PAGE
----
March 20, 2001
By Kenny Byrd
WASHINGTON (ABP)– Launching a major effort to educate churches about the perils of taking tax dollars for social-service ministries, the Baptist Joint Committee and the Interfaith Alliance released a guide March 13 that will be distributed to 20,000 houses of worship.
The free guide, titled “Keeping the Faith: The Promise of Cooperation, The Perils of Government Funding: A Guide for Houses of Worship,” offers guidance “about whether and how religious social-service providers should accept public funds or otherwise cooperate with the government.”
“The most successful social-service programs are those in which the money follows the vision, rather than the other way around,” the guide advises.
The 15-page booklet highlights concerns with “charitable choice” initiatives, which have been proposed by President George W. Bush to fund faith-based services. While discussing “what’s wrong” with such partnerships, the guide also details less-problematic ways of cooperating financially and non-financially with government.
Churches wanting to seek government funds should set up separate nonprofit entities from the church, the guide suggests. That separate entity would be subject to restrictions placed on tax dollars, while the church would not.
Listed in the guide as “Not OK” is a hypothetical ministry organized by members of a local church that receives tax dollars and “refuses to hire any staff members who will not sign a statement saying that they believe the Bible to be inerrant.” An example listed as “OK, is if the same taxpayer-funded ministry “hires any person who is qualified for a job, without reference to religion or religious belief.”
At a press conference at the National Press Club to release the guide, BJC Executive Director Brent Walker said it can be a “useful guidebook” for churches as they make important decisions about how and whether to partner with government.
“We all want to help the needy, and the government and religion may cooperate in this venture,” Walker said. “However, there is a wrong way to do right and there are right ways to do right.”
“Charitable choice,” Walker said, is a wrong way. “How can a church raise its prophetic fist to criticize the state when its other hand is open for a government handout?” asked Walker in a prepared statement. “When government funding and direction is involved, more often than not, it is religion that loses in the end.”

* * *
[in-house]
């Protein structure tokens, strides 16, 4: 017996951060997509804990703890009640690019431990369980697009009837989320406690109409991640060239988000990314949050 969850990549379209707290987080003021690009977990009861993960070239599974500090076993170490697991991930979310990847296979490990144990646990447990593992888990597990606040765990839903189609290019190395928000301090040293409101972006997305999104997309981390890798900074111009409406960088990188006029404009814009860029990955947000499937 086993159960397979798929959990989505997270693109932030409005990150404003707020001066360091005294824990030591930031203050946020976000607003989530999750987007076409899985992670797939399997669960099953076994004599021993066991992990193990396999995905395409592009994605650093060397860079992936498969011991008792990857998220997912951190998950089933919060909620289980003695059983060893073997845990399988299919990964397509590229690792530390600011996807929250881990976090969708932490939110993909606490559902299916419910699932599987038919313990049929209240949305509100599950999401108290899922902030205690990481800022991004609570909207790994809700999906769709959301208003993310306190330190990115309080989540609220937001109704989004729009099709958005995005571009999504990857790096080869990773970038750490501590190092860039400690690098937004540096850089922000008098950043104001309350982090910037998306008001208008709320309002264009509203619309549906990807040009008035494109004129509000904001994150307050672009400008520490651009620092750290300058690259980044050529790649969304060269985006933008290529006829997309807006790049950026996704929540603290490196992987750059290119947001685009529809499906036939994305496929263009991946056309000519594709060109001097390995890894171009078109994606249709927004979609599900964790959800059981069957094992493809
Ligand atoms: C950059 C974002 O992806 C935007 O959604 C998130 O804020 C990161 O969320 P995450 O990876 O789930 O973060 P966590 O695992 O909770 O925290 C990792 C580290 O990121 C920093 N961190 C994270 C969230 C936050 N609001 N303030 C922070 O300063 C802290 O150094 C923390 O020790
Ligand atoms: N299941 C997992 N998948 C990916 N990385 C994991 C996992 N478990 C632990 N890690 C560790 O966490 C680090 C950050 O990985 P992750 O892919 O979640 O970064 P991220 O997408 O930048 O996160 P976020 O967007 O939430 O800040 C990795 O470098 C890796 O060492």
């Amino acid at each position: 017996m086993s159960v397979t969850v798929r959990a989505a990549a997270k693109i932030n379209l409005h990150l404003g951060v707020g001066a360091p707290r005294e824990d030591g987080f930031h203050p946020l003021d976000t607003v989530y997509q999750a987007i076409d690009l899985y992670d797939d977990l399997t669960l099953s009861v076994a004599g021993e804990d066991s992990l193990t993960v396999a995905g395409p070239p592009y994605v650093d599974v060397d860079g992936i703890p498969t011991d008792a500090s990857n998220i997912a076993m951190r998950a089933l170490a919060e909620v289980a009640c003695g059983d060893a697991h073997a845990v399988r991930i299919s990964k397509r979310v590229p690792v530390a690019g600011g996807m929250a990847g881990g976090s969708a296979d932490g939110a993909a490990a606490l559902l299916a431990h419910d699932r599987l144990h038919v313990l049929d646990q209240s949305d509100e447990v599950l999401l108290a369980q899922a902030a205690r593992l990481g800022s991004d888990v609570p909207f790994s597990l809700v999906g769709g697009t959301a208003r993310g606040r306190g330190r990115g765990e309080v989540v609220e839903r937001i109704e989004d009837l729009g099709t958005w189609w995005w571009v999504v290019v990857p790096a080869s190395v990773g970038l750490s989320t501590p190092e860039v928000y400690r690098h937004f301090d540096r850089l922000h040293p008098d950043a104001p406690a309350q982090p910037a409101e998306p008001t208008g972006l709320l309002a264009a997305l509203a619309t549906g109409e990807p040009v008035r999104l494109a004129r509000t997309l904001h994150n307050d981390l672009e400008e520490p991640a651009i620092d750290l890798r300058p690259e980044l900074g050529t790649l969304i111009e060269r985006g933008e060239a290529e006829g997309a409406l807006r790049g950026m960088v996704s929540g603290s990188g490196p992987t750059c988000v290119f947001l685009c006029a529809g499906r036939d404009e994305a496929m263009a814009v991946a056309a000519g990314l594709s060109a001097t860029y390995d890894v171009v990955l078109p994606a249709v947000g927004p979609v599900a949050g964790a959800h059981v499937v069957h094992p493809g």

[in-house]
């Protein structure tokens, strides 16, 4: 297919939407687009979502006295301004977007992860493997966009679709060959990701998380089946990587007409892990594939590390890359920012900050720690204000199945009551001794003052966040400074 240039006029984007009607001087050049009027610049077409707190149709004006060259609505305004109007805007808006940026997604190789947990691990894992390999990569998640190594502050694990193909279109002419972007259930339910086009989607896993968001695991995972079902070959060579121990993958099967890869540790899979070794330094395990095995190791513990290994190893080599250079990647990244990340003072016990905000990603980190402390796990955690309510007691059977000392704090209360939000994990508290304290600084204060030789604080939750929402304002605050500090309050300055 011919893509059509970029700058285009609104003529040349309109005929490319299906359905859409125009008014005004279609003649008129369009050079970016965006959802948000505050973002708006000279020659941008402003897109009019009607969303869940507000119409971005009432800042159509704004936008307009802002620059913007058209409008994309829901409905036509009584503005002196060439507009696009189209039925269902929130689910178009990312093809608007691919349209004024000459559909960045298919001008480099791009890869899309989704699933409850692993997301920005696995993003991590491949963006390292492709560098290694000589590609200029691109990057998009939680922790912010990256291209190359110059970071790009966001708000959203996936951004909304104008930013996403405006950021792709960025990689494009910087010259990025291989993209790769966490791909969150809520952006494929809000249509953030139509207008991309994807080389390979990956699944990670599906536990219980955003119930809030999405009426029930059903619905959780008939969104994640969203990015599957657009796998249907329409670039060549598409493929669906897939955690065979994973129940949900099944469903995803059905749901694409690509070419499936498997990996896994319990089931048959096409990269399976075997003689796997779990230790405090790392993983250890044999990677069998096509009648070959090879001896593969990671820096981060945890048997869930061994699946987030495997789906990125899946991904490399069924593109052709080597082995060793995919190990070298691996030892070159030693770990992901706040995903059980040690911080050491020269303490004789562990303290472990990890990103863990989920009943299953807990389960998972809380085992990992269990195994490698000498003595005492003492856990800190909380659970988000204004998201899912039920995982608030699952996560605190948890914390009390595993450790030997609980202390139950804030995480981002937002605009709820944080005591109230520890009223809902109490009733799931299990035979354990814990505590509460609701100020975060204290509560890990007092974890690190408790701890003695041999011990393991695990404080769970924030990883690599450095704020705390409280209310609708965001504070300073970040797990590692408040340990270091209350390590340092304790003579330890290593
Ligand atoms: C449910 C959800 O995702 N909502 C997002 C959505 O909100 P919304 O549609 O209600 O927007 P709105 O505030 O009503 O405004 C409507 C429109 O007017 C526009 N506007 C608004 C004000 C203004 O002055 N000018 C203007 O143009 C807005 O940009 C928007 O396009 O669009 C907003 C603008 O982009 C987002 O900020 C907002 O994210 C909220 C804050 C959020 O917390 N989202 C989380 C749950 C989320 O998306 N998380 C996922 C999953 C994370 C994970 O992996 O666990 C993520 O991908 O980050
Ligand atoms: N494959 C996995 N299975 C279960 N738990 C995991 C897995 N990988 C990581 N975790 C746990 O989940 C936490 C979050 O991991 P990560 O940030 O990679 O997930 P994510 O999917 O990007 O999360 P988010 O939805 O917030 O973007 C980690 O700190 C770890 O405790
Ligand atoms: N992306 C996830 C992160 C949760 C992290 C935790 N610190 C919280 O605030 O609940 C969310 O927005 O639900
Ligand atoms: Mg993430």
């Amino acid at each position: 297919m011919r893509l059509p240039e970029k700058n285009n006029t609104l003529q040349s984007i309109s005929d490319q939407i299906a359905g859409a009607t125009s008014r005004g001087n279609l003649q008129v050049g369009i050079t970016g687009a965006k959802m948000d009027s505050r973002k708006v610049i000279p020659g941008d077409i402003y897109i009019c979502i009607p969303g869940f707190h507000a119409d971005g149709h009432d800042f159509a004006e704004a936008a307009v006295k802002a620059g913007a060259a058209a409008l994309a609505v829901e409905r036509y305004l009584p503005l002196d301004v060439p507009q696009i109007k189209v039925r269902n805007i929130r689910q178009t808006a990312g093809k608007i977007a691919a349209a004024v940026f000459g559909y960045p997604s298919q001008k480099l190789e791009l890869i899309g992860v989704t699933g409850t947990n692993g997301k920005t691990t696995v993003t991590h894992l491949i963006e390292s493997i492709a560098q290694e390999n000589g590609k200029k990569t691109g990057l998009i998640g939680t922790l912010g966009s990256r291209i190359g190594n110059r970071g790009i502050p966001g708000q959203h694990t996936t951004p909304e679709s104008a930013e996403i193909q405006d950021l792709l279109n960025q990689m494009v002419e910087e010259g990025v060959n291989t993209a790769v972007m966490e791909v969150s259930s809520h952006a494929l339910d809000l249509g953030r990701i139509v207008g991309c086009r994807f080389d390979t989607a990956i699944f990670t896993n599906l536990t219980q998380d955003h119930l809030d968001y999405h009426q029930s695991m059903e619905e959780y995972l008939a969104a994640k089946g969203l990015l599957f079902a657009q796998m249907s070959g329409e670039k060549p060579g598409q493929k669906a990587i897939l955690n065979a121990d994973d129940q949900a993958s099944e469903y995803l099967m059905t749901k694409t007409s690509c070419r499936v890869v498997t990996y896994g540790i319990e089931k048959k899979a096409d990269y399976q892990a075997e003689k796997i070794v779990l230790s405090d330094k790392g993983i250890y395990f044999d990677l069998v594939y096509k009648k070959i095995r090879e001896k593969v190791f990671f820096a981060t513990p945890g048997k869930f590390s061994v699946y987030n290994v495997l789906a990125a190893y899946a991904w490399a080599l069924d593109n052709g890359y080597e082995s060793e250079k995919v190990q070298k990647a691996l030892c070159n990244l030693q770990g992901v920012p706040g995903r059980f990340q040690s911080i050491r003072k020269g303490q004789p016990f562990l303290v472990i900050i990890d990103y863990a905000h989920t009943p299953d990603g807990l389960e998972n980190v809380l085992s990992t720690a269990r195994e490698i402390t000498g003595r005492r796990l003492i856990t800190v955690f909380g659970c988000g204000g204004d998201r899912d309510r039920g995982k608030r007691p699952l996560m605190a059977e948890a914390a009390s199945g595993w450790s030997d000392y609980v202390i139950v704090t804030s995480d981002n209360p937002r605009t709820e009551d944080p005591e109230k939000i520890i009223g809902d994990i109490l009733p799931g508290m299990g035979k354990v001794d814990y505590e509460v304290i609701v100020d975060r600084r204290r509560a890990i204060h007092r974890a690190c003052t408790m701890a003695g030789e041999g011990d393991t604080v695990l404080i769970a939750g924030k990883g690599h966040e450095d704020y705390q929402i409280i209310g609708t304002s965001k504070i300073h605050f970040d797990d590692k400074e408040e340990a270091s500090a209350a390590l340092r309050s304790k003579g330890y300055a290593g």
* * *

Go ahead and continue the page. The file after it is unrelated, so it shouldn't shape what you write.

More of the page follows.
Welton Gaddy, executive director of the Interfaith Alliance, said his group would travel to selected states around the country and hold community forums to discuss the implications of Bush’s initiative “and to raise concerns about the priorities and resources being allocated for assistance to those in need.”
Gaddy said the guide is designed to serve as an educational resource for houses of worship and to highlight the implications of accepting tax dollars.
“We see inherent dangers in the government picking and choosing which religious endeavors are worthy of taxpayer support,” Gaddy said.
Also speaking at the event was Justus Reeves of the Progressive National Baptist Convention, who said that the African-American church “has been a bedrock of social services within our community and we will continue to do so.”
“We have done this without government involvement or interference and we believe in the principle of separation of church and state,” Reeves said.
Reeves said the PNBC will use the document “and circulate it among our churches across the country to ensure that they understand all of the rules that are at work before they agree to any project which will undermine the prophetic voice of the church.”
Associated Baptist Press
Used with permission.